Bridget and her husband were impressed with Victoria’s wisdom and courage, but they wanted to do something to bring a positive light to the difficult situation. So, they reached out to friends, their local community, and the online ag communities. Her followers shot up from 55 to over 2,500 and growing. The messages poured in with encouraging words from 4-H and FFA alumni, farmers, kind souls, animal lovers, and other like-minded individuals.

“We learned a great deal from this experience from Victoria herself. Her resilience against negatively because she knew she had nothing to hide as well as her maturity to allow others to make their perceptions based on the words of those commenting. She makes us very proud,” says Bridget.

For their whole family, it was a learning experience about the positive and negative power of social media. Many of the accusers who made their way to Victoria’s platform put forth topics that had nothing to do with her or the page itself. For whatever reason, this time she was the next unintended casualty in the heated world of online communities.

“As parents it was hard to allow the negativity, but the awareness is important,” Bridget continues. “The next child within the ag community or any community for that matter may not be so resilient going through something like this.”

Many of the positive messages after the vegan onslaught brought the family to tears and were memorable. One that stuck out to Victoria was from a 72-year-old lady named Lisa who was proud to share she came from an entire family of 4-H members.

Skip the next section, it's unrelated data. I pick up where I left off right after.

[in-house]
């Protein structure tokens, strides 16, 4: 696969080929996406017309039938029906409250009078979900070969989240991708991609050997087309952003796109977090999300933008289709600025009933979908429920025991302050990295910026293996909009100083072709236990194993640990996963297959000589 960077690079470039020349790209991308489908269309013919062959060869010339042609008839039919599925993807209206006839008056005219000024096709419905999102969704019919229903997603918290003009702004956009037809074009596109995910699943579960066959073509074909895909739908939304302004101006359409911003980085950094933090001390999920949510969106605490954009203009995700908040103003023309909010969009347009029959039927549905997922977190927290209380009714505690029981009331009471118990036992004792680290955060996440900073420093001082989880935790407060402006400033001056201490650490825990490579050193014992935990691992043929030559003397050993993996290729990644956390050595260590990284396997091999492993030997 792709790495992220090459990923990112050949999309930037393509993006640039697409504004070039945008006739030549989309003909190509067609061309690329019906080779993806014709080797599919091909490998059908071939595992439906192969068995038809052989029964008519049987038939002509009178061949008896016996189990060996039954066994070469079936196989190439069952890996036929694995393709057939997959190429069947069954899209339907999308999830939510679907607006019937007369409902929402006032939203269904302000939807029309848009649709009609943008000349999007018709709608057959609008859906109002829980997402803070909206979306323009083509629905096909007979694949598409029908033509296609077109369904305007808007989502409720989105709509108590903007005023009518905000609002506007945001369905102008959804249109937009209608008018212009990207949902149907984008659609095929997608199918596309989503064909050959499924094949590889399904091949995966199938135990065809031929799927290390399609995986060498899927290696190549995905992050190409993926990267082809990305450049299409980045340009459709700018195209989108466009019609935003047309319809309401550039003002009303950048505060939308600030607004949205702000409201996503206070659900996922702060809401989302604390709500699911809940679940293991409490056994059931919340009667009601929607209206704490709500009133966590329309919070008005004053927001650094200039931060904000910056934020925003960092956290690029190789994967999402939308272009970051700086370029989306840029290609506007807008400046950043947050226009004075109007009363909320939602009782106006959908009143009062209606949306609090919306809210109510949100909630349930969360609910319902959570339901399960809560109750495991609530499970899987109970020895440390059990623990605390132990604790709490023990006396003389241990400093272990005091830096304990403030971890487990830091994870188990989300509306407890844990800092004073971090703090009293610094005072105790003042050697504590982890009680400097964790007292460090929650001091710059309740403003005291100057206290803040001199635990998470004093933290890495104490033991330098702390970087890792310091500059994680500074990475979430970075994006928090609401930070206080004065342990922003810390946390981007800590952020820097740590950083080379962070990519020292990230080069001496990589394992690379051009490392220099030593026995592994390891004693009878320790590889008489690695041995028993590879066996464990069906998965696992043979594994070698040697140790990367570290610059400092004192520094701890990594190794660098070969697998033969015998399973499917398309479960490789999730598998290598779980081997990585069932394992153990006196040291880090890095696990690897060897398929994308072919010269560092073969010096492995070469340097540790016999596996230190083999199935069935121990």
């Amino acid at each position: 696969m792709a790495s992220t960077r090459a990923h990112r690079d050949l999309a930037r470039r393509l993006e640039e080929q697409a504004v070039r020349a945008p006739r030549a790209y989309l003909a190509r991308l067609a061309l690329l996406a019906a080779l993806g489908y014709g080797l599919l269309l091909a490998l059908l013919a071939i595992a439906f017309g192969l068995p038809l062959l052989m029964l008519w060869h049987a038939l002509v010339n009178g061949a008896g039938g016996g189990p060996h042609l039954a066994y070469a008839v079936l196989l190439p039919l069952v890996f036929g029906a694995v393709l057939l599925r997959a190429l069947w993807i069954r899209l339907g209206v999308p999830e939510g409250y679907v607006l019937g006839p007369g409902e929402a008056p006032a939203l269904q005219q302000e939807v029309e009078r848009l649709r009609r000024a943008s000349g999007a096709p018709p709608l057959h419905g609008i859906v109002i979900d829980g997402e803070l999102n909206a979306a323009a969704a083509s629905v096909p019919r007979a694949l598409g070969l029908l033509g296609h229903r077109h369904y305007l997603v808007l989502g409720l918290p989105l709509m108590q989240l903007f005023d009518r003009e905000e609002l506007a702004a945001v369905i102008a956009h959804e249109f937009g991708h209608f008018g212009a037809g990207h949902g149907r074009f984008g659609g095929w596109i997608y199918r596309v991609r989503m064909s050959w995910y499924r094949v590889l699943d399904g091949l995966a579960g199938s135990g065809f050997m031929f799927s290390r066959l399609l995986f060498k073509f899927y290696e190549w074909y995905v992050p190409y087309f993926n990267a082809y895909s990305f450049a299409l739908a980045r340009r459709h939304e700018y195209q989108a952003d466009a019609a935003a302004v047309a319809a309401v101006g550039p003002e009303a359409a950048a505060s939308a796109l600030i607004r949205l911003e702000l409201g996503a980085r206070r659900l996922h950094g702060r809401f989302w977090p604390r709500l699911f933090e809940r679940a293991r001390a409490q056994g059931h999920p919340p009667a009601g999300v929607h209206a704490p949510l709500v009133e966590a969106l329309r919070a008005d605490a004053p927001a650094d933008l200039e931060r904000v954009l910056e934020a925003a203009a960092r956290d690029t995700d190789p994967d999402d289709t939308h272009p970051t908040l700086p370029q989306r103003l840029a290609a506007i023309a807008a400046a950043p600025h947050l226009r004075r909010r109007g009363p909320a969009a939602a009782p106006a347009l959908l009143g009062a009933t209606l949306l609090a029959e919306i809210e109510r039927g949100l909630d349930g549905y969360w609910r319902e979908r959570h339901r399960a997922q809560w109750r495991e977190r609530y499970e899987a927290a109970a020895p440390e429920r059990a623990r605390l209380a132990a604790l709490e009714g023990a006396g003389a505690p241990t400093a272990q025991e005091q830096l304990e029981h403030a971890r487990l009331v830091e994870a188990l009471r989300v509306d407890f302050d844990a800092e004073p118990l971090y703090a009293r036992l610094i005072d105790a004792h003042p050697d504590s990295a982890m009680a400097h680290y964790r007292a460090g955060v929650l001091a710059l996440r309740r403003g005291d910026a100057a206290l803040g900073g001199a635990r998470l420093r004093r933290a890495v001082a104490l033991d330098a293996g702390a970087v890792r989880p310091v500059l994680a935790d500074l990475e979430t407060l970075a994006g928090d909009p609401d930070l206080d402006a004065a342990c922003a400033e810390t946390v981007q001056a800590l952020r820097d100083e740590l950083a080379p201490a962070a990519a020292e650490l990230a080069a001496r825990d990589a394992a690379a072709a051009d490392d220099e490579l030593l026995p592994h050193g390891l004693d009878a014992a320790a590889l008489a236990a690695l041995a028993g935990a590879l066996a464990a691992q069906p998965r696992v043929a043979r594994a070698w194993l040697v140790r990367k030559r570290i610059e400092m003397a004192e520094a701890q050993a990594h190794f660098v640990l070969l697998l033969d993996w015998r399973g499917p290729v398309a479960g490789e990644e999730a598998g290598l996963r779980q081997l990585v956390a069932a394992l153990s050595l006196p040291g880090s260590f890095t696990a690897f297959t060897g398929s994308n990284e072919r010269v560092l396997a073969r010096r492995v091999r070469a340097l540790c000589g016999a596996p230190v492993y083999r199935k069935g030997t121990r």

“People have shared the kinds of jobs they have, how they have dealt with people being mean to them, and how they liked how I handled the negatively,” Victoria says. “People even have wanted to send me things in the mail!”

Bridget says in all the journey has been a very emotionally moving one.

“It is hard to express in words the gratitude we feel to those that took time to send her caring words. Victoria is an extremely caring person, so for that many people from all over the world, complete strangers, to reach out to show their support to our daughter validates that there is a magnitude of people in the world with the same caring heart as her. There were multiple messages and comments that had us in tears, we were in awe of the support. We love the ag community and are proud to be a part of it.”

Every member knows the 4-H motto is to “make the best better” by pledging head, health, heart, and hands for a better self, community, country, and world. It should seem Victoria is well ahead of the game, as she publicly stated in response to one particular negative comment:

“We have very different beliefs, but I am allowed to have a separate opinion, I do love my animals very much it is not ‘pretend’ but in the end it helps me save money for college. I have a job and I do 4-H at the age of 14 years old to make sure I can make something of myself for the future.”

I think it’s safe for me to speak on behalf of agriculturalists and 4-H alums everywhere — well done Victoria, well done Clearly you have already achieved much of the 4-H spirit.


Jaclyn Krymowski is a graduate of The Ohio State University with a major in animal industries and minor in agriculture communications. She is an enthusiastic agvocate, professional freelance writer, and blogs at the-herdbook.com.